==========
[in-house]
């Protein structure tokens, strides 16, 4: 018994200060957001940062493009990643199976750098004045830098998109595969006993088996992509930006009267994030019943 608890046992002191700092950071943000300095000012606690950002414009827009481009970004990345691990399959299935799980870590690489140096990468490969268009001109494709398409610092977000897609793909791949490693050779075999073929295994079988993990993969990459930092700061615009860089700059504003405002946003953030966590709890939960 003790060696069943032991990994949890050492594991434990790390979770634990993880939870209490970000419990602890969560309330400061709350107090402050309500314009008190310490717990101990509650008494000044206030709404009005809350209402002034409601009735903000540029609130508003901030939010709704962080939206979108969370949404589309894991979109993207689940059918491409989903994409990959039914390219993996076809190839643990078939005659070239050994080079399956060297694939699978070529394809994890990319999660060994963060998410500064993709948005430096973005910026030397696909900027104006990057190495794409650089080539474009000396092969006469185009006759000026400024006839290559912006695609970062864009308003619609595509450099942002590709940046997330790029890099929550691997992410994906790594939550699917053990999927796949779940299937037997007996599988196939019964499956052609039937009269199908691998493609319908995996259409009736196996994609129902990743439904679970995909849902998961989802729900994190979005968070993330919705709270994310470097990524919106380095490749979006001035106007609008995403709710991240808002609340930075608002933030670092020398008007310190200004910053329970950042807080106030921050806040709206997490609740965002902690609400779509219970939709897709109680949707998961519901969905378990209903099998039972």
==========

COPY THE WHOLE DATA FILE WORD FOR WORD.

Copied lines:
[in-house]
């Protein structure tokens, strides 16, 4: 018994200060957001940062493009990643199976750098004045830098998109595969006993088996992509930006009267994030019943 608890046992002191700092950071943000300095000012606690950002414009827009481009970004990345691990399959299935799980870590690489140096990468490969268009001109494709398409610092977000897609793909791949490693050779075999073929295994079988993990993969990459930092700061615009860089700059504003405002946003953030966590709890939960 003790060696069943032991990994949890050492594991434990790390979770634990993880939870209490970000419990602890969560309330400061709350107090402050309500314009008190310490717990101990509650008494000044206030709404009005809350209402002034409601009735903000540029609130508003901030939010709704962080939206979108969370949404589309894991979109993207689940059918491409989903994409990959039914390219993996076809190839643990078939005659070239050994080079399956060297694939699978070529394809994890990319999660060994963060998410500064993709948005430096973005910026030397696909900027104006990057190495794409650089080539474009000396092969006469185009006759000026400024006839290559912006695609970062864009308003619609595509450099942002590709940046997330790029890099929550691997992410994906790594939550699917053990999927796949779940299937037997007996599988196939019964499956052609039937009269199908691998493609319908995996259409009736196996994609129902990743439904679970995909849902998961989802729900994190979005968070993330919705709270994310470097990524919106380095490749979006001035106007609008995403709710991240808002609340930075608002933030670092020398008007310190200004910053329970950042807080106030921050806040709206997490609740965002902690609400779509219970939709897709109680949707998961519901969905378990209903099998039972």